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Multiprocessor Organization | CAD - Computer Architecture & Design

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Multiprocessor Organization
CLASS 19CS

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Multiprocessor
• A Multiprocessor is a computer system with two or more central processing
units (CPUs) share full access ...

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Types of Multiprocessors
• There are two types of multiprocessors, one is called Shared memory
multiprocessor and another ...

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Multiprocessor Organization | CAD - Computer Architecture & Design

  1. 1. Multiprocessor Organization CLASS 19CS
  2. 2. Multiprocessor • A Multiprocessor is a computer system with two or more central processing units (CPUs) share full access to a common Memory. • The main objective of using a multiprocessor is to boost the system’s execution speed, with other objectives being fault tolerance and application matching.
  3. 3. Types of Multiprocessors • There are two types of multiprocessors, one is called Shared memory multiprocessor and another is Distributed memory multiprocessor. • In shared memory multiprocessors, all the CPUs shares the common memory • But in a distributed memory multiprocessor, every CPU has its own private memory.
  4. 4. Why Choose a Multiprocessor? • A single CPU can only go so fast, use more than one CPU to improve performance • Multiple users • Multiple applications • Multi-tasking within an application • Share hardware between CPUs
  5. 5. Multiprocessor Symmetry • In a multiprocessing system, all CPUs may be equal, or some may be reserved for special purposes. • A combination of hardware and operating-system software design considerations determine the symmetry. • Systems that treat all CPUs equally are called symmetric multiprocessing systems (SMP) . • If all CPUs system resources may be divided in a number of ways, • Including asymmetric multiprocessing (ASMP), Non-uniform memory access (NUMA) multiprocessing, and clustered multiprocessing.
  6. 6. Multiprocessor Communication Architectures Message Passing • Separate address space for each processor • Processors communicate via message passing • Processors have private memories Shared Memory • Processors communicate with shared address space • Processors communicate by memory read/write • Easy on small-scale machines • SMP or NUMA
  7. 7. Shared-Memory Processors . . . interconnection network . . . processor 1 cache processor 2 cache processor N cache memory 1 memory M memory 2 •Single copy of the OS Relatively easy to program •Difficult to scale to large numbers of processors UMA machine block diagram
  8. 8. Shared memory multiprocessors PU Cache PU Cache PU Cache Interconnection network RAM I/O …
  9. 9. Types of Shared-Memory Architectures UMA • Uniform Memory Access • Access to all memory occurred at the same speed for all processors. NUMA • Non-Uniform Memory Access • “Distributed Shared Memory”. • Access to some parts of memory is faster for some processors than other parts of memory. • Harder to program, but scales to more processors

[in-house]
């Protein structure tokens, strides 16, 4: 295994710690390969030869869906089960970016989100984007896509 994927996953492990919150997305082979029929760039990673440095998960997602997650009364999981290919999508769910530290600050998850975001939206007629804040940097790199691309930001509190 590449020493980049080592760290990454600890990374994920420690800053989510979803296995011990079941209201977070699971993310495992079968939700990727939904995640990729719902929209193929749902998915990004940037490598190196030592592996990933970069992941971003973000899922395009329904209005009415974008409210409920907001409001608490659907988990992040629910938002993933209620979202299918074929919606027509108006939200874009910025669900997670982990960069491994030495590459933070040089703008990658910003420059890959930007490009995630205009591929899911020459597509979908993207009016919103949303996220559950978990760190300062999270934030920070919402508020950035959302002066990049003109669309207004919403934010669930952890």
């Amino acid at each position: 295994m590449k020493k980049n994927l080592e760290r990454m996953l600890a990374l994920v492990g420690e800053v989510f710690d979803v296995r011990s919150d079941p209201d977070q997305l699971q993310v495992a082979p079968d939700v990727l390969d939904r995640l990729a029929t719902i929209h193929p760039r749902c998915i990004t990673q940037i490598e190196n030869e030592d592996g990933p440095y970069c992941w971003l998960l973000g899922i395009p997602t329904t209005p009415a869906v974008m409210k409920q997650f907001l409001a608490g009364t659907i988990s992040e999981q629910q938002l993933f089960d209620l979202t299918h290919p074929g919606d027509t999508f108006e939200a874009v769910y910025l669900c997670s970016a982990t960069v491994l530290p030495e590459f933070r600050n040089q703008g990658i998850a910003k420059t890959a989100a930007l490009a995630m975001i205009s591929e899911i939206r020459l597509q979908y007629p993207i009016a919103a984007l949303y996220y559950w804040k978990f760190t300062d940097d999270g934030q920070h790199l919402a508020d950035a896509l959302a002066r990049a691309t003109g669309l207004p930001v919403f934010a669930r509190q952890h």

10. 10. Bus Based UMA (a) Simplest MP: More than one processor on a single bus connected to memory. (b) Each processor has a cache to reduce the need to access to memory. (c) To further scale the number of processors, each processor is given private local memory.
  11. 11. NUMA • All memories can be addressed by all processors, but access to a processor’s own local memory is faster than access to another processor’s remote memory. • Looks like a distributed machine, but the interconnection network is usually custom-designed switches and/or buses.
  12. 12. Each CPU has its own OS • Statically allocate physical memory to each CPU • Each CPU runs its own independents OS • Share peripherals • Each CPU handles its processes system calls • Used in early multiprocessor systems • Simple to implement
  13. 13. Each CPU has its own OS • Each processor has its own scheduling queue. • Each processor has its own memory partition. • Consistency is an issue with independent disk buffer caches and • potentially shared files.
  14. 14. Master-Slave Multiprocessors • OS mostly runs on a single fixed CPU. • User-level applications run on the other CPUs. • All system calls are passed to the Master CPU for processing • Single centralized scheduler to keep all processors busy • Memory can be allocated as needed to all CPUs.
  15. 15. Symmetric Multiprocessors (SMP) • OS kernel runs on all processors, while load and resources are balanced between all processors. • One alternative: Only one CPU can be in the kernel at a time, • Better alternative: Identify independent parts of the kernel and make each of them their own critical section, which allows parallelism in the kernel,
  16. 16. Questions ??

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